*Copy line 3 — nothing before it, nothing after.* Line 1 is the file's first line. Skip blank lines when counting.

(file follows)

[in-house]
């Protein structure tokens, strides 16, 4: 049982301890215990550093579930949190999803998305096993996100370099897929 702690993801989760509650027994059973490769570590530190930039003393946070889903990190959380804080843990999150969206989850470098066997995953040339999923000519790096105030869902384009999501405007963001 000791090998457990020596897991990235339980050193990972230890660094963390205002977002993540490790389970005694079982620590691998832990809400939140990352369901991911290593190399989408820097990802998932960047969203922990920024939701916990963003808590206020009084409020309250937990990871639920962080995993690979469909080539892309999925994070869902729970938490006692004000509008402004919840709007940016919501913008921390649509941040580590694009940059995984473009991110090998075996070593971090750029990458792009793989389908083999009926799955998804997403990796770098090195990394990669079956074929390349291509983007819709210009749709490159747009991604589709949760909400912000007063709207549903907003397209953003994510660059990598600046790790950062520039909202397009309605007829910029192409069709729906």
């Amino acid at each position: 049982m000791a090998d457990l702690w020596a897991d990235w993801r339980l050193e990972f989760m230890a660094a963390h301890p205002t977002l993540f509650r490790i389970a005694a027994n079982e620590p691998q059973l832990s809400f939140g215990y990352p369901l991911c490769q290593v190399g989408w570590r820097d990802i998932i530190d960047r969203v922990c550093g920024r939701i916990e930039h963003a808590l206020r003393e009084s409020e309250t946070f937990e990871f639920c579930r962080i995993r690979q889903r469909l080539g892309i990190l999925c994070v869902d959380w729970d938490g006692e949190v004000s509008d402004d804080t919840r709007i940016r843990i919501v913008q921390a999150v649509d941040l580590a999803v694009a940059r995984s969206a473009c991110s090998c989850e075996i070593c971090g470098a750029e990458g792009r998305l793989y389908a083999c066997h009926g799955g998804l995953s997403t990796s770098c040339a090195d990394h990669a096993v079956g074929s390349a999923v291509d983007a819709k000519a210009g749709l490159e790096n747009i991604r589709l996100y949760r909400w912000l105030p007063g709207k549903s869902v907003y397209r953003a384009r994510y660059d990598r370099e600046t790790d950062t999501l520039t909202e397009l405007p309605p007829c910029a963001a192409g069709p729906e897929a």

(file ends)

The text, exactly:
């Amino acid at each position: 049982m000791a090998d457990l702690w020596a897991d990235w993801r339980l050193e990972f989760m230890a660094a963390h301890p205002t977002l993540f509650r490790i389970a005694a027994n079982e620590p691998q059973l832990s809400f939140g215990y990352p369901l991911c490769q290593v190399g989408w570590r820097d990802i998932i530190d960047r969203v922990c550093g920024r939701i916990e930039h963003a808590l206020r003393e009084s409020e309250t946070f937990e990871f639920c579930r962080i995993r690979q889903r469909l080539g892309i990190l999925c994070v869902d959380w729970d938490g006692e949190v004000s509008d402004d804080t919840r709007i940016r843990i919501v913008q921390a999150v649509d941040l580590a999803v694009a940059r995984s969206a473009c991110s090998c989850e075996i070593c971090g470098a750029e990458g792009r998305l793989y389908a083999c066997h009926g799955g998804l995953s997403t990796s770098c040339a090195d990394h990669a096993v079956g074929s390349a999923v291509d983007a819709k000519a210009g749709l490159e790096n747009i991604r589709l996100y949760r909400w912000l105030p007063g709207k549903s869902v907003y397209r953003a384009r994510y660059d990598r370099e600046t790790d950062t999501l520039t909202e397009l405007p309605p007829c910029a963001a192409g069709p729906e897929a």